Capone provides a little perspective on the full-length NEED FOR SPEED trailer with some words from director Scott Waugh!!!
Hey everyone. Capone in Chicago here.
So yesterday you saw the new, full-length NEED FOR SPEED trailer. It just so happens that earlier this year--late June to be precise--I made the quick flight up to Detroit to spend a day on the very active set of the DreamWorks film, helmed by ACT OF VALOR director Scott Waugh and starring the likes of Aaron Paul, Dominic Cooper, Imogen Poots, Michael Keaton, and even soon-to-be FIFTY SHADES OF GRAY star Dakota Johnson (sadly, she was not there when our small group of online writers was visiting).
Loosely based on the Electronic Arts videogame of the same name, NEED FOR SPEED is about street racer Tobey Marshall (Paul) fresh from prison after being framed by a wealthy business associate. He joins a cross-country race with revenge in mind, while his ex-partner (Cooper) finds out about the race and places a huge bounty on his head, resulting in some unbelievable high-speed chases and probably a crash or two…or 30. And it was clear from everything we saw shot, every interview we did, and from the teaser trailer that has already been released that NEED FOR SPEED is about capturing real, functioning, non-CG American vehicles that adhere to the laws of gravity and physics.
Toward the end of our day, we witnessed multiple takes of a sequence involving Tobey's customized Mustang flying around a block-wide traffic circle, precisely timed with other cars coming in and out of his line of sight while a souped-up police car chases him, both cars absolutely burning tire rubber (with the loud screeching to prove it) as they went. And this went on for hours, with each take lasting two full passes around the traffic circle with cars narrowly missing other cars (and a few pedestrians).
There were no crashes in this sequence, so we have to assume this was a relatively stress-free, but still energetic day. But it was clear from our conversation with director Waugh that the emphasis was on the real, which is not to say there is no CG, but what little there is was primarily used to erase safety devices for the stunts, with very little actual added. The film is aimed at both car enthusiasts and those that just love to watch cars smash into each other. I imagine this to be a loud, ruthless exercise in high-speed action.
I'll have a more detailed set visit report and some interviews with some of the behind-the-scenes folks and a couple of the actors in the coming months (the film is set to open March 14, 2014). But I did want to offer you a little something today. What follows is our interview with director Scott Waugh, who talks up the realism he was searching for on this film and how much of his childhood revolved around cool cars and cool car movies (some of which his dad, legendary stuntman Fred Waugh, did stunts for). Please enjoy…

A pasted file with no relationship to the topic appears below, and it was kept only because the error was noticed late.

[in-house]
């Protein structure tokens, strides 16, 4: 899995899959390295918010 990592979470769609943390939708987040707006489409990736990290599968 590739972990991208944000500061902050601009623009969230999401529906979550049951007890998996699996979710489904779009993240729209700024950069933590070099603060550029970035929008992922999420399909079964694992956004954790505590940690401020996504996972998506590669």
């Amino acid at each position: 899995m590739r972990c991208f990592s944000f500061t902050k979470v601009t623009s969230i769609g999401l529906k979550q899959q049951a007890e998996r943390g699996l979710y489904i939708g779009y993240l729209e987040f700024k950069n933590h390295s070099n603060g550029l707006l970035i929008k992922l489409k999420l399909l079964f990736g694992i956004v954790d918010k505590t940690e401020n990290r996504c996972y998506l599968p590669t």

Scott Waugh: Wow, look at this group. This is fantastic. So, go ahead. Fire away.
Question: Talk a little bit about how you first got involved in the project.
SW: I first got involved with the project when I met with [DreamWorks Co-Chairman/CEO] Stacey Snider and Steven [Spielberg] after ACT OF VALOR and I was fortunate that they were fans of the movie, and they really wanted to do a project with me. I had already made a commitment to myself during ACT OF VALOR that my next movie was going to be a car movie. I do a lot of car commercials and I was not a military guy. I loved ACT OF VALOR. I loved doing it, but I didn’t really want to be a "military" director.
I’ve always been into action my whole life and I wanted to do a car movie, and the irony of it all was the serendipity of them getting the rights to do NEED FOR SPEED and me wanting to do a car movie. They bought it, and literally I was the next phone call. So Stacey called and says, “We just got NEED FOR SPEED and we want you to direct it.” You’ve got to be careful what you put out there in the air, because it can happen. [Laughs] So I was really excited.
Question: I’m curious about the visual style. A few people have told us that you really do at times feel like you’re in the driver’s seat, so that’s kind of capturing the video game experience. But I’m also wondering, were there video game elements you wanted to stay away from? Like certain things that other video game movies had tired?
SW: For me--and it’s indicative of a lot of the work I do--it’s like my dad in the '80s developed the first helmet camera, and there were a lot of limitations we had with that, because it used to be almost 30 pounds on somebody’s head, so you couldn’t really do a whole lot. With technology advancing, I was in ACT OF VALOR able to put five pounds on somebody’s head and really put the audience in the seat. So it’s not really a fourth-wall perspective; you can really put the audience in the middle of the movie.
So with this film, it’s great because the video game does that as well, but I really enjoy doing that in all of my films. So with this, you really do get to drive all of the cars in a first-person perspective; I think that’s really indicative of the game. There are some angles in the game…there are like three perspectives. I don’t really do that that much. I want the audience to have a more visceral ride, and when you drive a car, you will literally be driving it.
Question: When you got that first phone call with a car movie, what’s the first car or even the first action sequence you knew in your mind: “I have to have this in this movie”?
SW: For me growing up in the '70s, I was so amazed at the car movies of [that time]. You’re talking late '60s--THE FRENCH CONNECTION [actually 1971], GRAND PRIX --ome of these great movies that have no CG, it was all real…SMOKEY AND THE BANDIT. You keep going down [the list of] all of these fun movies that I feel like we don’t do that anymore, and it’s became a big CG ride, and I pride myself on trying to do everything in camera and I just wanted to have a throwback movie to the great car movies that I loved.